You may redeem shares, subject to the procedures outlined above, by calling the Funds at 1-877-892-4BCM (1-877-892-4226). Redemption proceeds will only be sent to the financial institution account or person named in your Fund Shares Application currently on file with the Funds. Telephone redemption privileges authorize the Funds to act on telephone instructions from any person representing himself or herself to be the investor and reasonably believed by the Funds to be genuine. Each of the Funds will employ reasonable procedures, such as requiring a form of personal identification, to confirm that instructions are genuine. The Funds, however, will not be liable for any losses due to fraudulent or unauthorized instructions. The Funds will also not be liable for following telephone instructions reasonably believed to be genuine. Therefore, you have the risk of loss due to unauthorized or fraudulent instructions.

 

Systematic Withdrawal Plan. A shareholder who owns shares of one or more of the Funds valued at $10,000 or more at the current offering price may establish a systematic withdrawal plan to receive a monthly or quarterly check in a stated amount not less than $100. Each month or quarter, as specified, the particular fund(s) will automatically redeem sufficient shares from your account to meet the specified withdrawal amount. The shareholder may establish this service whether dividends and distributions are reinvested in shares of the Funds or paid in cash. Call or write the Funds for an application form.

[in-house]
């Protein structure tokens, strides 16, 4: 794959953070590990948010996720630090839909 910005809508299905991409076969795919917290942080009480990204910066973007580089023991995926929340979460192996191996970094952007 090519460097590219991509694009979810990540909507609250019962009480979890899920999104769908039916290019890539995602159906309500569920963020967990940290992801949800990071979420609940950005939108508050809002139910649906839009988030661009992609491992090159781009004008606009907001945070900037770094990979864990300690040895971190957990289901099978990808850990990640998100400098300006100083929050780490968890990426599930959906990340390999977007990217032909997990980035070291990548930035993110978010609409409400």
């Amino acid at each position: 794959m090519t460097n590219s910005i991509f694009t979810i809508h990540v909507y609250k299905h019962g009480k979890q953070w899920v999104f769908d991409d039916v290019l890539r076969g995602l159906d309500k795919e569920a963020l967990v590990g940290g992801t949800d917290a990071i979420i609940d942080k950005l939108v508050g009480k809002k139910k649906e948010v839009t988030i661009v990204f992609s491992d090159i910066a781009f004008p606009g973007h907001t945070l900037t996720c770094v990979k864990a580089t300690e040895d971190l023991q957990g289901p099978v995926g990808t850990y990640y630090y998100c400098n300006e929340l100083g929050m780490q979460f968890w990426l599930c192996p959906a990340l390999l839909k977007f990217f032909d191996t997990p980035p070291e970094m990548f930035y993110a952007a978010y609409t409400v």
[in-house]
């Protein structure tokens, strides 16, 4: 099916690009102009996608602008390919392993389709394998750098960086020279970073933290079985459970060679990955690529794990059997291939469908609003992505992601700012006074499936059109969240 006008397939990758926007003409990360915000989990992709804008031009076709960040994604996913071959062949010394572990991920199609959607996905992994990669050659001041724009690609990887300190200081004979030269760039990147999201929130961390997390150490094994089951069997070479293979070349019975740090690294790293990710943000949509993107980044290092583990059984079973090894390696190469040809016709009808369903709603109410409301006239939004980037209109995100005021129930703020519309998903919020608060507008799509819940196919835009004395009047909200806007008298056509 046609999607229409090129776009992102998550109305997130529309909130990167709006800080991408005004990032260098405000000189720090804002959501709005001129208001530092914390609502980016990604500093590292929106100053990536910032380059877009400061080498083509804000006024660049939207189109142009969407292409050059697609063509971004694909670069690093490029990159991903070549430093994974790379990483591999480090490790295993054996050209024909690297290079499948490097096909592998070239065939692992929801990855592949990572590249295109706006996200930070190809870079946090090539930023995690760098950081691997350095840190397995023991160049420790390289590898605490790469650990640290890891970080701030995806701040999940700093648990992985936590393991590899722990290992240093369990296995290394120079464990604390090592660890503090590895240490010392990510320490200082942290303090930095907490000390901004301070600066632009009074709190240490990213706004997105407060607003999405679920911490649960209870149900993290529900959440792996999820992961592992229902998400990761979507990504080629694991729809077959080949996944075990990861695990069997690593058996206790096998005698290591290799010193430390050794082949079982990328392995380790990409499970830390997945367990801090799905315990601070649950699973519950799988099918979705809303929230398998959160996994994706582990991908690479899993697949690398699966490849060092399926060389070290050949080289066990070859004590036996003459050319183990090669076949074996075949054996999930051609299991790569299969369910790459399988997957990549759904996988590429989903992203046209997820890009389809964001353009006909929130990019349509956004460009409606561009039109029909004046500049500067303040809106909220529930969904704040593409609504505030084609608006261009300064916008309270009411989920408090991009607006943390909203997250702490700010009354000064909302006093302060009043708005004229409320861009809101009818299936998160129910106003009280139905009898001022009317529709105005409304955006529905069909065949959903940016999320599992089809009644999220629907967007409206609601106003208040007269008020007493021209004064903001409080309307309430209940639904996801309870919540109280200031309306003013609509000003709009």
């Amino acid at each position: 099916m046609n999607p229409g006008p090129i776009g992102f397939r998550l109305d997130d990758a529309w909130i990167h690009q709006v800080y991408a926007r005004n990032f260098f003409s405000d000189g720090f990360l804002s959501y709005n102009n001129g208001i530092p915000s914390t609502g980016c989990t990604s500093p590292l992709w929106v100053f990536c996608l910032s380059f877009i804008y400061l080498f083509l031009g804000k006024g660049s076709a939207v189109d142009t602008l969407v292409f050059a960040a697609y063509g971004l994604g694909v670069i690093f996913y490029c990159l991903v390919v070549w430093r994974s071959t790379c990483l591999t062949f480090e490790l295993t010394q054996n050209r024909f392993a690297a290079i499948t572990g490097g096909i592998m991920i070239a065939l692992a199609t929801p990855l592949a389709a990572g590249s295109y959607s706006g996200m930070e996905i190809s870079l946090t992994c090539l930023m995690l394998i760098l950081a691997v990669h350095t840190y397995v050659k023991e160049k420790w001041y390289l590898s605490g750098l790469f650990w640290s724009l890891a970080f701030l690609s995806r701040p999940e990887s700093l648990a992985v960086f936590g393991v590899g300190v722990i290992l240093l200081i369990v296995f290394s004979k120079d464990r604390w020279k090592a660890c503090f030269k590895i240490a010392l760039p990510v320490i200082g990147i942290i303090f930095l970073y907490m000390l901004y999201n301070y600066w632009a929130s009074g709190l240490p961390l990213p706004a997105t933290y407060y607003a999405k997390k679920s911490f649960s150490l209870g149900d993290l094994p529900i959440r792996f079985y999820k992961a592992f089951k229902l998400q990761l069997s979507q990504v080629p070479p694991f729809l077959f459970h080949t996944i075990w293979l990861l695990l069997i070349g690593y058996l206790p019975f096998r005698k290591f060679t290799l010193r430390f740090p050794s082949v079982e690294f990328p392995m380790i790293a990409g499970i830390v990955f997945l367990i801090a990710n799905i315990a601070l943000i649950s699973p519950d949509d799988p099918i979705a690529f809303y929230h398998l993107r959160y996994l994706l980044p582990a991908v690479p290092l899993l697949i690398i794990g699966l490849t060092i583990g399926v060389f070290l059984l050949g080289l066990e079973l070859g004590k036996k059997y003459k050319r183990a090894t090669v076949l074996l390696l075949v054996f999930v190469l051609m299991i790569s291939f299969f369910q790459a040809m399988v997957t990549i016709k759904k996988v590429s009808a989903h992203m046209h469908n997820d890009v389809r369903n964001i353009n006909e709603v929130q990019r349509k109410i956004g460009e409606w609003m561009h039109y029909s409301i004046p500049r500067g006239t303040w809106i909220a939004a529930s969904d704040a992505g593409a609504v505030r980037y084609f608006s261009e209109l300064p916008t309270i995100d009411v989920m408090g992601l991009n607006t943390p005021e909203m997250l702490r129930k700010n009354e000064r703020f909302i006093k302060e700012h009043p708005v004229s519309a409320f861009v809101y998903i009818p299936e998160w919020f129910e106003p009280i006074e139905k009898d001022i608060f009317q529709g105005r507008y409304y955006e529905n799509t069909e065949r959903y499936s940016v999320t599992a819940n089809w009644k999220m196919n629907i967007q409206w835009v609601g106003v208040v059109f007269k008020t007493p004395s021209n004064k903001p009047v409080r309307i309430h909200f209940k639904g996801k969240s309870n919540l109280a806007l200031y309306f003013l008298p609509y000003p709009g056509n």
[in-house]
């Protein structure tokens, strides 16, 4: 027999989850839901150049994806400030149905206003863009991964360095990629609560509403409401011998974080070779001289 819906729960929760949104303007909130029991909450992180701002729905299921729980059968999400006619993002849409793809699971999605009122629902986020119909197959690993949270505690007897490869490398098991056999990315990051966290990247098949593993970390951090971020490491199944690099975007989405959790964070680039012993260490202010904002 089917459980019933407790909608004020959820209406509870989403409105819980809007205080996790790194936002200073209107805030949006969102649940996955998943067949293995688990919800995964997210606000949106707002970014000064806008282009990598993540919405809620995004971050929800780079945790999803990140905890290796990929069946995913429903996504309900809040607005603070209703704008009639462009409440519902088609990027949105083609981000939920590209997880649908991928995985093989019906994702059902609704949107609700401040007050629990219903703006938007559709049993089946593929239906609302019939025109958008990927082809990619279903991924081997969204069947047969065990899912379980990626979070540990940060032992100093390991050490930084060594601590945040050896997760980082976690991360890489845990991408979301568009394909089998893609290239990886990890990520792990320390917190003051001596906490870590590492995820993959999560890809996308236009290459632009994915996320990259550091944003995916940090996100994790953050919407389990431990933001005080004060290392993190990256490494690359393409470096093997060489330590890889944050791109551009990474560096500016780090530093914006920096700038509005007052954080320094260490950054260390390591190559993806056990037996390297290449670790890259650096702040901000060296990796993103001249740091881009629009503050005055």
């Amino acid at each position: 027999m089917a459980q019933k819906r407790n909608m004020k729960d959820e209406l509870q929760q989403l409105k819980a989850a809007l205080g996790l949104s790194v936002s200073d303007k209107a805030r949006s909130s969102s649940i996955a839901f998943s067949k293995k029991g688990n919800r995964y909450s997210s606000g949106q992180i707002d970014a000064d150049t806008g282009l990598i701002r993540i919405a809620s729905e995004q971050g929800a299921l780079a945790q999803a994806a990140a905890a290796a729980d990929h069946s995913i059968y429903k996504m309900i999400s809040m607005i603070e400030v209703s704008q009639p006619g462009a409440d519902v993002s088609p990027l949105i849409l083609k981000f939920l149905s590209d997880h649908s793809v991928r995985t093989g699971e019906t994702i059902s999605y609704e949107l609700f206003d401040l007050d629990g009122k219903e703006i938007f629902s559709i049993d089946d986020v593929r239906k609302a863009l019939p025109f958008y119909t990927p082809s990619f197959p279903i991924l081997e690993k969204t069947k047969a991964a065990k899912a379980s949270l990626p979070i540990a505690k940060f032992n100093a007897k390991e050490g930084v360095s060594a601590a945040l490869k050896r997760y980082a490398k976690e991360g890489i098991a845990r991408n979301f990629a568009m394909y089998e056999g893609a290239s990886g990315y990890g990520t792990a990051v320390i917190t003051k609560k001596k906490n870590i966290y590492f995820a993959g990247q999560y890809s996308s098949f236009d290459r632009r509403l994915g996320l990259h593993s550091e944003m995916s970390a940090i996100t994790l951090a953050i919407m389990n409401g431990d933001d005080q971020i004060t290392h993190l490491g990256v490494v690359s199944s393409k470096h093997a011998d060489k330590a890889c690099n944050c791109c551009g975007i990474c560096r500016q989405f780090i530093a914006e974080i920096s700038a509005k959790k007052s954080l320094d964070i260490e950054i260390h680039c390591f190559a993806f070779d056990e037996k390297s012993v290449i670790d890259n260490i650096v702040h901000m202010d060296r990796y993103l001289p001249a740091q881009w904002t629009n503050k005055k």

Small Accounts. The Trustees reserve the right to redeem involuntarily any account having a net asset value of less than $500,000 due to redemptions, exchanges, or transfers, and not due to market action, upon 30 days’ prior written notice. If the shareholder brings his account net asset value up to at least $500,000 during the notice period, the account will not be redeemed. Redemptions from retirement plans may be subject to federal income tax withholding.

 

Redemptions in Kind. The Funds do not intend, under normal circumstances, to redeem their securities by payment in kind. It is possible, however, that conditions may arise in the future, which would make it undesirable for the Funds to pay for all redemptions in cash. In such case, the Funds may make payment in readily marketable portfolio securities of the particular fund. Securities delivered in payment of redemptions would be valued at the same value assigned to them in computing the Funds’ net asset value per share. Shareholders receiving them bear the market risks associated with the securities until they have been converted into cash and would incur brokerage costs when these securities are sold. An irrevocable election has been filed under Rule 18f-1 of the 1940 Act, wherein each of the Funds committed itself to pay redemptions in cash, rather than in kind, to any shareholder of record of that particular fund who redeems during any ninety-day period, the lesser of (a) $250,000 or (b) one percent (1%) of that fund’s net asset value at the beginning of such period.